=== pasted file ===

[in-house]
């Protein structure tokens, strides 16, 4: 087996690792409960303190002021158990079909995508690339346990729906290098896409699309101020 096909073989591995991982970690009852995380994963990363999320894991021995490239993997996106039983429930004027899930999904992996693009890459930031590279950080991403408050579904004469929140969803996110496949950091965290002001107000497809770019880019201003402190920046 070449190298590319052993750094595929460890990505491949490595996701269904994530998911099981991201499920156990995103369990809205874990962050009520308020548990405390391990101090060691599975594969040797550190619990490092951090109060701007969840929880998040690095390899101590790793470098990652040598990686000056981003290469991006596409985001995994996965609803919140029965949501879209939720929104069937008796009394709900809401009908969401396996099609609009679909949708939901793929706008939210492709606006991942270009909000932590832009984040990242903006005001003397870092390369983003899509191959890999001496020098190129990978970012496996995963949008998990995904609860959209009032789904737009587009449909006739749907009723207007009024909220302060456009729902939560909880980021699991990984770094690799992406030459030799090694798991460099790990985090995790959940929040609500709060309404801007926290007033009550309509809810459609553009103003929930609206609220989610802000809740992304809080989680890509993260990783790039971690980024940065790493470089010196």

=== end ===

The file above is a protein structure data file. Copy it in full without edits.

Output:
[in-house]
């Protein structure tokens, strides 16, 4: 087996690792409960303190002021158990079909995508690339346990729906290098896409699309101020 096909073989591995991982970690009852995380994963990363999320894991021995490239993997996106039983429930004027899930999904992996693009890459930031590279950080991403408050579904004469929140969803996110496949950091965290002001107000497809770019880019201003402190920046 070449190298590319052993750094595929460890990505491949490595996701269904994530998911099981991201499920156990995103369990809205874990962050009520308020548990405390391990101090060691599975594969040797550190619990490092951090109060701007969840929880998040690095390899101590790793470098990652040598990686000056981003290469991006596409985001995994996965609803919140029965949501879209939720929104069937008796009394709900809401009908969401396996099609609009679909949708939901793929706008939210492709606006991942270009909000932590832009984040990242903006005001003397870092390369983003899509191959890999001496020098190129990978970012496996995963949008998990995904609860959209009032789904737009587009449909006739749907009723207007009024909220302060456009729902939560909880980021699991990984770094690799992406030459030799090694798991460099790990985090995790959940929040609500709060309404801007926290007033009550309509809810459609553009103003929930609206609220989610802000809740992304809080989680890509993260990783790039971690980024940065790493470089010196």